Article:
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Kathrin Rief Voluntariado en Ecuador

Traveling around Ecuador:

Out of all the countries I’ve ever visited, Ecuador has to be the easiest to travel within. Once you get over the fact that there’re no schedules and therefore exact meeting times aren’t possible, you can lean back, take a deep breath and travel with the confidence that no matter when and where you’re going, you will get there for sure. Cheap, safe and with regular leaving times the bus system of Ecuador is extremely reliable and, in comparison to the public transport systems in neighbor countries like Columbia or Peru, smoothly running. That, and the fact, that Ecuador is relatively small, makes for excellent travelling on weekends and on vacation. In the 10 months I’ve spent here, my friends and I have ceased every opportunity to see & experience this beautiful country and with a mere 4-hour drive to the Ecuadorian jungle (el Oriente), a 6-hour ride until you can stick your sandy feet in turquoise waters (la Costa) and a max. drive of 4 hours within the Andean mountains (la Sierra), we’ve been able to really get an impression of what makes Ecuador stand out so uniquely. So, get yourself to the nearest bus station and take in whatever you can of this fascinating culture! While I have loved getting to know whatever I could in my time here in Quito – the vibrant streets in Otavalo, lined with all the colors, fabrics and designs of your imagination or the canopy of Mindo’s rainforest or the sandy beaches in Santo Lopez – after all these impressions I’ve found my favourite places! The most beautiful city – as almost everybody will tell you- has to be Cuenca! Spending the 4 days of carnival in this artful city with its vibrantly painted facades, the handcrafted artisanry and the air of tranquility & serenity made by the cute little Cafés, stores and the small river separating new and old town, has truly been exquisite. Another favourite is the time we spent in the Caiman Lodge deep within the Ecuadorian jungle in Cuyabeno. There we made our way on longboats through the jungle rivers, in most parts the only way of transportation, learned all about the life of indigenous communities within the rainforest and listened to birds, monkeys and insects as they brought the dark night to life.

For me personally the most beautiful place in Ecuador and so far in the world however, are the Galápagos Islands. Breathtaking. Indescribable. Transcending.Ecuador incorporates four worlds that couldn’t be more distinctly and uniquely different, all in one country.


Upon first arriving, Quito seems like a fascinating chaos to most anybody. Situated in the valley of towering mountain ranges, the so idyllic setting doesn’t really fit to the busy and honking reality that is this city. Street venders on every corner, yelling matches between bus and cap drivers, a metro that is chronically overloaded, with passengers stuck between its closed doors and doesn’t seem to be running on any kind of schedule as well as the sheer magnitude of the place – it can all be a little overwhelming. After commuting 3 hours every day between my project in Parque Carolina and Tumbaco, a small suburb on the outskirts of Quito, I can tell you though: the day when you understand what bus to take, which metro line to follow and how to navigate in this urbane craziness does come. Now I can hardly imagine going back to my mountainless, silent home in Germany without missing the constant buzz of Quito’s downtown.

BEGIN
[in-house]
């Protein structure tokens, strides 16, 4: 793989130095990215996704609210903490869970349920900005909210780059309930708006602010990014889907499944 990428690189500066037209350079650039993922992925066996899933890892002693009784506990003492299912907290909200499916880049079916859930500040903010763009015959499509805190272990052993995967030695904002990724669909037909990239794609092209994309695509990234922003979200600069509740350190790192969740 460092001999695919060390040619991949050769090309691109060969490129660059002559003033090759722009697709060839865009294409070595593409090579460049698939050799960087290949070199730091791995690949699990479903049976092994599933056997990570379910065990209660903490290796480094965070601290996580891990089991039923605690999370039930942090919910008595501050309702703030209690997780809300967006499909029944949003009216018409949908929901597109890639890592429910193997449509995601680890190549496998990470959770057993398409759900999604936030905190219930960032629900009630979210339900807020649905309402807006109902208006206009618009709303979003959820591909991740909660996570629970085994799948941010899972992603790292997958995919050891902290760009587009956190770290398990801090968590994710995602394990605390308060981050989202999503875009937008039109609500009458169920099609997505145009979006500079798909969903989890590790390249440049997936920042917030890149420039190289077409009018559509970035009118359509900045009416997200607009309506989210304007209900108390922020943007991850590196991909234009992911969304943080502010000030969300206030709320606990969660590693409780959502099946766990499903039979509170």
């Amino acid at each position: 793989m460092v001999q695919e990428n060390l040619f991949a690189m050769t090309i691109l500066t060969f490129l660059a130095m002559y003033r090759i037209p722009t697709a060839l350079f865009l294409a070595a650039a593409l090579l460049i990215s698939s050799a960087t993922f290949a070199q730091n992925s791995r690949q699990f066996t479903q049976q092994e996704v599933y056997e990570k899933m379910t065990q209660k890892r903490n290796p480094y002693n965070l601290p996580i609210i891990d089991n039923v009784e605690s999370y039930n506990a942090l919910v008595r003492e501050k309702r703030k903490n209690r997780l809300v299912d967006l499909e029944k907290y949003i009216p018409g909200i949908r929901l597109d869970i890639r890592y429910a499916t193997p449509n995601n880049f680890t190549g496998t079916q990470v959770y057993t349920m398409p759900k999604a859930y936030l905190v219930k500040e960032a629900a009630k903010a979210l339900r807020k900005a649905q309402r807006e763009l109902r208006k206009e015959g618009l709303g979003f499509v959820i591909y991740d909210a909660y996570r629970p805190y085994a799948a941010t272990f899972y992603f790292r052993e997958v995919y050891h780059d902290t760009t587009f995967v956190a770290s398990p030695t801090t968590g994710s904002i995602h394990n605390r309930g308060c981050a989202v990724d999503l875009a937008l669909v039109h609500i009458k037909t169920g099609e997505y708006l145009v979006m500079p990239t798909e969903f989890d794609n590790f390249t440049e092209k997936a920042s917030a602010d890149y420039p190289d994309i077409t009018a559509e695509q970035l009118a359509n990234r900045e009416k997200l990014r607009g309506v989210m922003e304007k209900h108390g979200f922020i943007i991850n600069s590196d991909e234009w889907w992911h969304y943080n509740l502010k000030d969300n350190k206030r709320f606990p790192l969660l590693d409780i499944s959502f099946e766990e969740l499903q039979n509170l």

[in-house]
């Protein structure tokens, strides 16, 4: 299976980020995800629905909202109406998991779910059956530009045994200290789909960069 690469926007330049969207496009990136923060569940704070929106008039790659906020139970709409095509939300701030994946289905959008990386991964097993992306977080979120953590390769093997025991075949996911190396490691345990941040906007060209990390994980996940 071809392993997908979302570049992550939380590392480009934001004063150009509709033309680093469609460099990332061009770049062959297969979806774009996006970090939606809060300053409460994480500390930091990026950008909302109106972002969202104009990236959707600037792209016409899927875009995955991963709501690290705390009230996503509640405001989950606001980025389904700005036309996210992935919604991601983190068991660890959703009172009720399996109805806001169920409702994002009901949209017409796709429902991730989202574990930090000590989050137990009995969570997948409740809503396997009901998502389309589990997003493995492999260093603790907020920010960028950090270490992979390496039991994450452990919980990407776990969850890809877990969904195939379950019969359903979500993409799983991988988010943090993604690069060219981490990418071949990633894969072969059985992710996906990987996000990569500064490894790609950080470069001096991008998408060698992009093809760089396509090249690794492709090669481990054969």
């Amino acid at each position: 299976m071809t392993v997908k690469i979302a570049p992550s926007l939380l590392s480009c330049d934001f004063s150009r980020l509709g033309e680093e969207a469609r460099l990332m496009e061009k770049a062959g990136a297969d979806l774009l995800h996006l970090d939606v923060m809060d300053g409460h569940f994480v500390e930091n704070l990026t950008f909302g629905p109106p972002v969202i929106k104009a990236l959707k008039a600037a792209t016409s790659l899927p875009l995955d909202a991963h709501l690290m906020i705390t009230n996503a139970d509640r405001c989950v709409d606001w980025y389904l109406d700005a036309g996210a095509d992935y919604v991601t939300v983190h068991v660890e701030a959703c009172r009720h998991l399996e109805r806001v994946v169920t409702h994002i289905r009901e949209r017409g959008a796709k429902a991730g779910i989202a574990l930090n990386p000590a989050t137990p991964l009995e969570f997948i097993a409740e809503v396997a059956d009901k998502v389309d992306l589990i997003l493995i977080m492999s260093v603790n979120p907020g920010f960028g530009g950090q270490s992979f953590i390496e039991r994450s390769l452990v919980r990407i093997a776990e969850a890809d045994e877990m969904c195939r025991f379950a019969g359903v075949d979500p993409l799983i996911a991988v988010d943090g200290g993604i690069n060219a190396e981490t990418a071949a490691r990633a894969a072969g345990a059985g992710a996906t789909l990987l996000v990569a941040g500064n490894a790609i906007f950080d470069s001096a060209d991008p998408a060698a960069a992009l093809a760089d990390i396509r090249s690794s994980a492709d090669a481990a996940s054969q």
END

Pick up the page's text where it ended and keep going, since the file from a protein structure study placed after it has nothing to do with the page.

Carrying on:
In a city as big and overflowing as Quito, I needed a place to give me grounding and explanation in order to navigate my new home town. I was lucky enough to find the place and the people within it who offered me exactly the footing I was looking for. My project COVI, situated in the Parque Carolina, and my bosses Tamarita & Alex became my number one advisor in every aspect of living abroad in Ecuador. By way of working with the children we guided, exchanging with Tamarita and her daughter, who have become such dear and loving friends to us, we now have a completely new and complex take on Quito, its people and the Ecuadorian way of life in general. In the time I spent here, I knew if all else failed, I would always be welcomed by the people in COVI, guided by a loving hand and working in a work place of respect, understanding, empathy and above all else, humanity. The children and teenagers I’ve had the pleasure to get to know, truly have changed the way I look at life. Have changed who I want to be growing up, changed the way I want to lead my life, changed my way of being. For this gift I am forever thankful.


The day my two closest friends, my co-volunteers, got into the airplane back to Germany after having completed their 10 month weltwärts-stay, was one of the hardest during my year abroad. Since I lived with my one friend, worked with the other and spent all of the remaining time travelling together, my life in Ecuador was unimaginable without the two of them in it. However knowing the time would come that I stay without them in Ecuador, I asked FIIDES to change my project for one of the two remaining months. With the help of Belen, I was able to spent one of those months in Latacunga, working in S.A.B.I.A. It was the best decision I could have made. For 4 weeks I experienced life in a farm straight out of a “Heidi” book: never-ending fields of green, mountain ranges all around, rivers and roses and strawberries and above all else 85 rescued street dogs from all over Ecuador. The magic and charms of this precious piece of land is indescribable as is the love and care with which the dogs are treated. Spending time with them and being part of this incredible foundation for just a short amount of time has touched my heart in a way that will follow me to Germany and will make me want to come back the moment I can.

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